As the peak national organisation for Australia’s community HIV response, AFAO (the Australian Federation of AIDS Organisations) is recognised both globally and nationally for the leadership, policy expertise, coordination and support they provide.
Through advocacy, policy and health promotion, they champion awareness, understanding and proactivity around HIV prevention, education, support and research. AFAO provides a voice for communities affected by HIV and leads the national conversation on HIV.
In Australia, communities affected by HIV include gay and bisexual men, transgender people, sex workers, people who use drugs, culturally and linguistically diverse communities, Aboriginal and Torres Strait Islander people and people who are living with HIV.
They advocate for a strong and bold vision to prevent HIV and its impacts, and work with governments, clinicians, researchers and community to achieve that vision.
They contribute internationally to the development of effective policy and program responses to HIV/AIDS at a global level, particularly in Asia and the Pacific.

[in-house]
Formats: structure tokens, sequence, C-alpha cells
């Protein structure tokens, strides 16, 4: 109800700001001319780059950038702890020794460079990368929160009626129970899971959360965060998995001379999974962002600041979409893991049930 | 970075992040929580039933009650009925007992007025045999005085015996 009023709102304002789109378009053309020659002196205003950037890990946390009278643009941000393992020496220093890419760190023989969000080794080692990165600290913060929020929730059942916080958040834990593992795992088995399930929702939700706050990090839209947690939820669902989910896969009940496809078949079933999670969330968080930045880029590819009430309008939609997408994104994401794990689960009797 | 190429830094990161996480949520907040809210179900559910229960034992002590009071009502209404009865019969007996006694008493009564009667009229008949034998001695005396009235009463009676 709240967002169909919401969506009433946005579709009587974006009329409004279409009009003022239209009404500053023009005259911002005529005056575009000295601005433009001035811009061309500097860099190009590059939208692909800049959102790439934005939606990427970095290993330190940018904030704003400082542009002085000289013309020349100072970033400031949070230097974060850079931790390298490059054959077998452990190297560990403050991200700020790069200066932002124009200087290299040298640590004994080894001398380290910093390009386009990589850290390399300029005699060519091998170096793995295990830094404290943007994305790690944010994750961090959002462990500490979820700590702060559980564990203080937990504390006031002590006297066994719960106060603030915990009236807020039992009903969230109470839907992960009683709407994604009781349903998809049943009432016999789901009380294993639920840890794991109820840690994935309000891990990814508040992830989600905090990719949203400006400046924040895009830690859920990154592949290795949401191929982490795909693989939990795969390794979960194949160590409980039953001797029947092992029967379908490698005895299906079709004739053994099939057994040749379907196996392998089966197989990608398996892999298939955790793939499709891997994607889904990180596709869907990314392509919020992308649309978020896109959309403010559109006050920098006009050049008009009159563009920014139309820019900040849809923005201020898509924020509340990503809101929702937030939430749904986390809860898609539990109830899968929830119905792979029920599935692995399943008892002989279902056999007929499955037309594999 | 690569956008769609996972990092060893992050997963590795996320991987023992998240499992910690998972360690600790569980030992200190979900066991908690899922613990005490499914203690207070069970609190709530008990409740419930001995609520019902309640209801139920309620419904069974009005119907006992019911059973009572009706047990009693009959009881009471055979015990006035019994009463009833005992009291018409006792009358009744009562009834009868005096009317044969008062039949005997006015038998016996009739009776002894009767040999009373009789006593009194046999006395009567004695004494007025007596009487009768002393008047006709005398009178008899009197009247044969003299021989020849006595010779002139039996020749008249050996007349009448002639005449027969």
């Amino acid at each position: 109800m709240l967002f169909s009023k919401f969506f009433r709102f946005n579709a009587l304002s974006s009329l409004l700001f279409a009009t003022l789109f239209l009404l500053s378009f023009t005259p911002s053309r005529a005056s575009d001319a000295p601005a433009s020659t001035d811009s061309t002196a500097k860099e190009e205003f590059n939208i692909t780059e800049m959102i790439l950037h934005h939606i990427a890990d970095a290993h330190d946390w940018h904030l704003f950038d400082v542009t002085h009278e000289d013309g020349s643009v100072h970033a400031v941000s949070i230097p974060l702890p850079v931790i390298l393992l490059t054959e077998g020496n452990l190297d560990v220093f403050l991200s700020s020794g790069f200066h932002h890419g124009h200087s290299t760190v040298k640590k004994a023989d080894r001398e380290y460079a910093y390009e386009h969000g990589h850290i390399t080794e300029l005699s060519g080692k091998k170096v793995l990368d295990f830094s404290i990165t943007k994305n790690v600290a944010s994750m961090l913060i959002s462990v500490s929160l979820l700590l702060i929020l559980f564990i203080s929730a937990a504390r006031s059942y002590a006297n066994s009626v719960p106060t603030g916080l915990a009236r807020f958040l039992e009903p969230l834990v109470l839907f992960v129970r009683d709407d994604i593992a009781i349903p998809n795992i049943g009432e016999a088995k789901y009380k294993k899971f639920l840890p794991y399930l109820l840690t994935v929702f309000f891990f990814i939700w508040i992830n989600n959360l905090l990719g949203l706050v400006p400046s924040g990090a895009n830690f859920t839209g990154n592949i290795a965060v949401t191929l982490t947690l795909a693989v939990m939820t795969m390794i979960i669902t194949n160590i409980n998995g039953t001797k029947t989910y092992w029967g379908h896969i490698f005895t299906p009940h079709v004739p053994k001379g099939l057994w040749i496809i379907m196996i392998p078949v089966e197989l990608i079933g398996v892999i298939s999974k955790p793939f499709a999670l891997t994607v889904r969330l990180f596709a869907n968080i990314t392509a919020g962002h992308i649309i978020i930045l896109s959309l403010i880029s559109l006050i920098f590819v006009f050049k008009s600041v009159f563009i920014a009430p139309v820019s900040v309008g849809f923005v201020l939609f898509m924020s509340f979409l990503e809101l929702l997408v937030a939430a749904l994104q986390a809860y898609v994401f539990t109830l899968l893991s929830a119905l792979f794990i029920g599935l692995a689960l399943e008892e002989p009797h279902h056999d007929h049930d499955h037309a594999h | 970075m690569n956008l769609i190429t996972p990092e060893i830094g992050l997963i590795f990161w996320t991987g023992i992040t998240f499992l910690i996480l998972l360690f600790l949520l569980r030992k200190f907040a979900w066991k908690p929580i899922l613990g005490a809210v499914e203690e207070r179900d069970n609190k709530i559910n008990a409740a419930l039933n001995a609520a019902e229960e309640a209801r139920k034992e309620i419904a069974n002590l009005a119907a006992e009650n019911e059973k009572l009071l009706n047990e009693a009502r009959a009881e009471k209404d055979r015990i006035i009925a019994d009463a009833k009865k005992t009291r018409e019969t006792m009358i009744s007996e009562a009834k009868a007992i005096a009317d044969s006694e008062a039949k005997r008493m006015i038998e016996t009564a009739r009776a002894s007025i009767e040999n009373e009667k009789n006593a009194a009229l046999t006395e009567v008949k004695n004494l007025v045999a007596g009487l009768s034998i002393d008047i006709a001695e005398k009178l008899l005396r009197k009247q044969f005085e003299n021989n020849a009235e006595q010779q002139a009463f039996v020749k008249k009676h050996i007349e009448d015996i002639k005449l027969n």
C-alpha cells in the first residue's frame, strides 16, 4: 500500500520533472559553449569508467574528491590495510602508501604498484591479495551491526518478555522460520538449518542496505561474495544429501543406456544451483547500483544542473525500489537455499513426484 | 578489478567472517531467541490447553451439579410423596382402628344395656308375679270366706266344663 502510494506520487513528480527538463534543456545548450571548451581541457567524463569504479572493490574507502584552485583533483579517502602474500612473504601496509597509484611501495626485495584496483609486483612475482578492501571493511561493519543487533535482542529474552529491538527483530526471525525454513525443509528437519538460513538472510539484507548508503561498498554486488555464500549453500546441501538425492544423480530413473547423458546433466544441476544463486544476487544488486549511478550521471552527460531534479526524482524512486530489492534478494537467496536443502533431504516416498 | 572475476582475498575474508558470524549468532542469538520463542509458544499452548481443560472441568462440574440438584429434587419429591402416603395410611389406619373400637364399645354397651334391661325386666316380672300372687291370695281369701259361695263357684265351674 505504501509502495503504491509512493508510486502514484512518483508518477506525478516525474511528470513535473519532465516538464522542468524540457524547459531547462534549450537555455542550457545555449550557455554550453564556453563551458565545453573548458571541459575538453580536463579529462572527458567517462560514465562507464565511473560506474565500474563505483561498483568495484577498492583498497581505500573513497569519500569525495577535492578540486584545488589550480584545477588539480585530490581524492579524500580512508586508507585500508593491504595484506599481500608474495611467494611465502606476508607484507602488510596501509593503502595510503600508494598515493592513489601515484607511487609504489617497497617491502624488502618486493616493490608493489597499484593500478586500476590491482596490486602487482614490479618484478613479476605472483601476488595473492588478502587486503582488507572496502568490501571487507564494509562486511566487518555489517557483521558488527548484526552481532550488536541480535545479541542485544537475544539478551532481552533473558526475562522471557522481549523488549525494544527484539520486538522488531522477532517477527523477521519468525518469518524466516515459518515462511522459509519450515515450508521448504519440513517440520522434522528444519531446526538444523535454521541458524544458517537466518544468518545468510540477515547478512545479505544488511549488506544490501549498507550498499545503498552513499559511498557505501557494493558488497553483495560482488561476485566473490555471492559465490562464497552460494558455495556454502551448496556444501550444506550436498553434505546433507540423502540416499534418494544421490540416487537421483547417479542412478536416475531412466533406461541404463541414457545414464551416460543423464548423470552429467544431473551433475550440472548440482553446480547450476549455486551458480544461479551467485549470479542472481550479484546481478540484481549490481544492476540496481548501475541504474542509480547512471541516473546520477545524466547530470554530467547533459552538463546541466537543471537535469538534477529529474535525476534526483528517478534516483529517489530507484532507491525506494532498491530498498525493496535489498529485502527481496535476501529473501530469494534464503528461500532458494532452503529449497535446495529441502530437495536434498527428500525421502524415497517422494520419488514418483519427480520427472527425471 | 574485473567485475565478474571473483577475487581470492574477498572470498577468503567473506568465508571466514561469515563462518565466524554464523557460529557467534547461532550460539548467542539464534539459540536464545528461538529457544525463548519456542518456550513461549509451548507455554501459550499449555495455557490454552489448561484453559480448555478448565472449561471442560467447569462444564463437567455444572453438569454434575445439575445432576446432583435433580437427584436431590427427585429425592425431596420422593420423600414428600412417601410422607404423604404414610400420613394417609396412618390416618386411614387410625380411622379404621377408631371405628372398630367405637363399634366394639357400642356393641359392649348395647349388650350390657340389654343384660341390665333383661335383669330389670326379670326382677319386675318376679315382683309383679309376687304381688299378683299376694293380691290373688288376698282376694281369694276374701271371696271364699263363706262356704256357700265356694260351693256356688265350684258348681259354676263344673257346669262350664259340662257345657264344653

For more than two decades, the AFAO International Program has implemented initiatives to strengthen civil society responses to HIV in Asia and the Pacific, with Australian Government support. From 2017, AFAO will
lead a two-year regional program focusing on sustainability, transition and financing for the HIV response. The SHIFT
program is funded by the Global Fund to Fight AIDS, Tuberculosis and Malaria.
VISION AND VALUES
AFAO’s vision is ‘Working together to end HIV transmission and reduce its impacts on communities in Australia, Asia and the Pacific.’.
Their values are:
respecting the dignity of all people
respecting and valuing diversity, and promoting the human rights and equality of all people
acknowledging the special place of Aboriginal and Torres Strait Islanders as the first Australians and respecting their communities’ traditions, views and ways of life
empowerment of HIV-positive people and affected communities and supporting their ownership and self-determined control of the response to HIV/AIDS
protecting and promoting the human rights of all communities and populations affected by HIV
promoting and supporting harm reduction principles and the Ottawa Charter
recognising the social determinants of health
building and facilitating evidence-informed approaches to policy development, advocacy and health promotion
being accountable to the communities they are part of – which they work with, represent and serve.